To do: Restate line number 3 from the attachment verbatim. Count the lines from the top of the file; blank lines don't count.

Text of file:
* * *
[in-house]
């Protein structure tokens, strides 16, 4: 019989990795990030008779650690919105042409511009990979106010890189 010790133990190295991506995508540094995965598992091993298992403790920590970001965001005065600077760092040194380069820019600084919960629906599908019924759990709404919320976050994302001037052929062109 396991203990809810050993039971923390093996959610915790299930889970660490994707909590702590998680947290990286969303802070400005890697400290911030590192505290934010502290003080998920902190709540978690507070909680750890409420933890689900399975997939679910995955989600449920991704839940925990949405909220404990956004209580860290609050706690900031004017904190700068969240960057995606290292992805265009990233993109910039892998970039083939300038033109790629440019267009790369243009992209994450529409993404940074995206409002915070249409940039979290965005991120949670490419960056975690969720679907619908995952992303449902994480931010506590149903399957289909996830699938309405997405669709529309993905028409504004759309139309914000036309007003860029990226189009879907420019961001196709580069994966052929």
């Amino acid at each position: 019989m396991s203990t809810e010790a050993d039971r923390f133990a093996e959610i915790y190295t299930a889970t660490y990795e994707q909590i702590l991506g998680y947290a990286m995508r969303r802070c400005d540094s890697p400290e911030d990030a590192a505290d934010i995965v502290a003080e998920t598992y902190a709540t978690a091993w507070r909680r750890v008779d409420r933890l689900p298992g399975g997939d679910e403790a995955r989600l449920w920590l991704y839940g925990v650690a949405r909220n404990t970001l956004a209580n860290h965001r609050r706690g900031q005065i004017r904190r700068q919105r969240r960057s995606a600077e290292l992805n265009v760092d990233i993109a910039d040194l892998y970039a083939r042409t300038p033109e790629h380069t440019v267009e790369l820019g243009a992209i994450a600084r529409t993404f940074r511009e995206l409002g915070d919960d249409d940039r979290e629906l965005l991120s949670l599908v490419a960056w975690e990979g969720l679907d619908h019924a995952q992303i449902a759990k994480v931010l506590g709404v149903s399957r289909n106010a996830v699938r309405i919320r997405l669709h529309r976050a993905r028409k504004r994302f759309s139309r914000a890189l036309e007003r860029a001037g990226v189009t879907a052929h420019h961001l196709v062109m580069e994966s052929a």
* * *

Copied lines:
């Amino acid at each position: 019989m396991s203990t809810e010790a050993d039971r923390f133990a093996e959610i915790y190295t299930a889970t660490y990795e994707q909590i702590l991506g998680y947290a990286m995508r969303r802070c400005d540094s890697p400290e911030d990030a590192a505290d934010i995965v502290a003080e998920t598992y902190a709540t978690a091993w507070r909680r750890v008779d409420r933890l689900p298992g399975g997939d679910e403790a995955r989600l449920w920590l991704y839940g925990v650690a949405r909220n404990t970001l956004a209580n860290h965001r609050r706690g900031q005065i004017r904190r700068q919105r969240r960057s995606a600077e290292l992805n265009v760092d990233i993109a910039d040194l892998y970039a083939r042409t300038p033109e790629h380069t440019v267009e790369l820019g243009a992209i994450a600084r529409t993404f940074r511009e995206l409002g915070d919960d249409d940039r979290e629906l965005l991120s949670l599908v490419a960056w975690e990979g969720l679907d619908h019924a995952q992303i449902a759990k994480v931010l506590g709404v149903s399957r289909n106010a996830v699938r309405i919320r997405l669709h529309r976050a993905r028409k504004r994302f759309s139309r914000a890189l036309e007003r860029a001037g990226v189009t879907a052929h420019h961001l196709v062109m580069e994966s052929a």